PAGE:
The substance being tested, called coenzyme Q10, is produced naturally in the body and is an important link in the chain of chemical reactions that produce energy in mitochondria, the "powerhouses" of cells.
The enzyme is also a potent antioxidant - a chemical that "mops up" potentially harmful chemicals generated during normal metabolism.
"At present, the very best therapies we have for Parkinson's can only mask the symptoms - they do not alter the underlying disease. Finding a treatment that can slow the degenerative course of Parkinsons's is the holy grail of Parkinson's research," said neurologist Dr. Katie Kompoliti, a specialist in movement disorders.
Many past studies have shown that Parkinson's patients have impaired mitochondrial function and low levels of coenzyme Q10.
Moreover, laboratory research has demonstrated that coenzyme Q10 can protect the area of the brain damaged in Parkinson's.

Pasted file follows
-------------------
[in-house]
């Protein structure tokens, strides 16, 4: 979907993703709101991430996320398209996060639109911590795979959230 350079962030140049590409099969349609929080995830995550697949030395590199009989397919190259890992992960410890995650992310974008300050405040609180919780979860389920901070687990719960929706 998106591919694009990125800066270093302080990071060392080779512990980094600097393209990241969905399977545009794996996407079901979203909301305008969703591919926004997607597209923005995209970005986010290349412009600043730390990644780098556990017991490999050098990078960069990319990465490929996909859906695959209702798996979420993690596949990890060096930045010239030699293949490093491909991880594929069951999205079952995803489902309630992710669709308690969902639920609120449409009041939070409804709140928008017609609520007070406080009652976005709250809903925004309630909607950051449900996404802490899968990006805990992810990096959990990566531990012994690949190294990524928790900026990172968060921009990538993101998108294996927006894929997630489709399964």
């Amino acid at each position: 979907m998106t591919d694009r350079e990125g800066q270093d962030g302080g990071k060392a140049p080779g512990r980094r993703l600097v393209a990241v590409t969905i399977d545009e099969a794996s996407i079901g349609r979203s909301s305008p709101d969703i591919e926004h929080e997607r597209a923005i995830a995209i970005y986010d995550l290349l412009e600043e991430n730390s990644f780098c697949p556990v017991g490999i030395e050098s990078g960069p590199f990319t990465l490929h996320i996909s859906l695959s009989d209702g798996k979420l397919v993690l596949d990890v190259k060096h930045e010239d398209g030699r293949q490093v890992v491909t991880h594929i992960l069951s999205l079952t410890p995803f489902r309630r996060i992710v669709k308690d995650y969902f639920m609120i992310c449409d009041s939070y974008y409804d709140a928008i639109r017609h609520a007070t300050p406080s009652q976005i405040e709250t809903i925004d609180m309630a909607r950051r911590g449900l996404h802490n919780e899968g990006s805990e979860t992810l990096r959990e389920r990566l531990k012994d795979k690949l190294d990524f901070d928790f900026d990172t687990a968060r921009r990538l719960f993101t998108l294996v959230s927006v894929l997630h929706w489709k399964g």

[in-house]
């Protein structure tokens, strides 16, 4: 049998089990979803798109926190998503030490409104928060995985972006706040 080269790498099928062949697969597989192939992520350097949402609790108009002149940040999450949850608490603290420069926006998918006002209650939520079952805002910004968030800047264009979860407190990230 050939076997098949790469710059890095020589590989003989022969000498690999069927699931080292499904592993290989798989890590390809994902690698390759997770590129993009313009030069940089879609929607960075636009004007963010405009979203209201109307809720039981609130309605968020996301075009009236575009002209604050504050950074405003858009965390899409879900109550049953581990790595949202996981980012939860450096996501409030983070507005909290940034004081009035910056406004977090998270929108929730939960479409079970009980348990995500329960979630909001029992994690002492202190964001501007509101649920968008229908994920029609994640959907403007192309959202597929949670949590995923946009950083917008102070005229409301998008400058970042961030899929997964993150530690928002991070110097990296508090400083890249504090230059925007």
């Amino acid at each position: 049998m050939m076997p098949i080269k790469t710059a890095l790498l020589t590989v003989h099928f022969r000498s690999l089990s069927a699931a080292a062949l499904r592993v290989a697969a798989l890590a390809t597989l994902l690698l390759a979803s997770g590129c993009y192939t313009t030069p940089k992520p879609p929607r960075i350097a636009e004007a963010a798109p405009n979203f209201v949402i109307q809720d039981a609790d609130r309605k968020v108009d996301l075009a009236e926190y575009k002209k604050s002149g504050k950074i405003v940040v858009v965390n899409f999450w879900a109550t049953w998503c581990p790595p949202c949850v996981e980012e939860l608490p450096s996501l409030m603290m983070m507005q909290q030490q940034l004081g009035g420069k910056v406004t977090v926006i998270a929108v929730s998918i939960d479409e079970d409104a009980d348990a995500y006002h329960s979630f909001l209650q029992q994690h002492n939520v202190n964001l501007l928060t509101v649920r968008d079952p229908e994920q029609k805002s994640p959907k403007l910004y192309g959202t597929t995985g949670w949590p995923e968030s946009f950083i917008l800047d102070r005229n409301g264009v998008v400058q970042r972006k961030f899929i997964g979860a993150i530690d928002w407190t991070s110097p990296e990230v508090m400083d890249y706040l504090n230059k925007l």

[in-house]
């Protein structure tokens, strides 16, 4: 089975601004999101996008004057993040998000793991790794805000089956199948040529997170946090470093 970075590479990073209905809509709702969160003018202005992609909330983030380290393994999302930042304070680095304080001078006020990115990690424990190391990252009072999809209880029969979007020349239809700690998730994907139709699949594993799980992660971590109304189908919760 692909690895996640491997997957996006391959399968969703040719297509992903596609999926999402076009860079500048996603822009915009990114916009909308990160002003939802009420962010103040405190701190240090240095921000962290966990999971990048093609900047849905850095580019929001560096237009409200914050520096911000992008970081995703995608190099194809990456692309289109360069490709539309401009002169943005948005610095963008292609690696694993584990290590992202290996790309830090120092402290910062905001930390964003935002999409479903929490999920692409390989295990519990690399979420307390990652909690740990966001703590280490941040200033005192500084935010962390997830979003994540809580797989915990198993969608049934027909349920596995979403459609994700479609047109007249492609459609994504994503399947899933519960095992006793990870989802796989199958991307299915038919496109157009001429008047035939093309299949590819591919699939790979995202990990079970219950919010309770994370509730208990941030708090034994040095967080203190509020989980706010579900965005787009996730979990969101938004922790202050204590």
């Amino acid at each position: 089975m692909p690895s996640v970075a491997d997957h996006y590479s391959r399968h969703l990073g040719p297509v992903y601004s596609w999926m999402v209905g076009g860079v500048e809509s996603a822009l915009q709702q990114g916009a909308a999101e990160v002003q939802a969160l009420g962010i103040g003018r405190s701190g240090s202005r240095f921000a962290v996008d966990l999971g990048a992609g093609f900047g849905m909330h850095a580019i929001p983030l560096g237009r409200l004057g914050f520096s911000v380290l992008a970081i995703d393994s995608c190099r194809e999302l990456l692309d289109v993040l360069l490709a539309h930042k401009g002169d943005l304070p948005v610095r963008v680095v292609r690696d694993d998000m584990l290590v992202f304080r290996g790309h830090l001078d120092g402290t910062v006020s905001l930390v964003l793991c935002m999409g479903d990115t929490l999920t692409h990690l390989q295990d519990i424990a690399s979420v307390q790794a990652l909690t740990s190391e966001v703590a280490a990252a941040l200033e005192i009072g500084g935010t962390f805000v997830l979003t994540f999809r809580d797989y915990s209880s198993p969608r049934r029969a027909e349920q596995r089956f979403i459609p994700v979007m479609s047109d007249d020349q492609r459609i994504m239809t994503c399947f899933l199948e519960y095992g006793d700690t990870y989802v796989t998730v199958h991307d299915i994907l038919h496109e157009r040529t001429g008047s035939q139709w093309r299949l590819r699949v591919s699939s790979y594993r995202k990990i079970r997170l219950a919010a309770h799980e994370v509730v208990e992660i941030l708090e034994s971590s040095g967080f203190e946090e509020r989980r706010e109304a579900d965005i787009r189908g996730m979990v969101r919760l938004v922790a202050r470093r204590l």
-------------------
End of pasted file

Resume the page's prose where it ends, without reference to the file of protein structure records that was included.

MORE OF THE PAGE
The Phase III clinical trial, a large, randomized study with a control group, follows an earlier investigation that tested several doses of coenzyme Q10 in a small group of patients with early-stage Parkinson's disease.
The highest dose, 1,200 mg, appeared promising-over the course of 16 months, patients taking this dose experienced significantly less decline than other patients in motor (movement) function and ability to carry out activities of daily living, such as feeding or dressing themselves.
In the present trial, 600 patients will be enrolled at 60 centers in the U.S. and Canada.
Two dosages of coenzyme Q10 are being tested,1,200 mg and 2,400 mg, delivered in maple nut-flavored chewable wafers that also contain vitamin E.
Participants in the study will be evaluated periodically over 16 months for symptoms of Parkinson's disease, including tremor, stiffness of the limbs and trunk, impaired balance and coordination, and slowing of movements.
They will also be assessed for ability to perform daily activities, overall quality of life, and need to take medications to alleviate symptoms.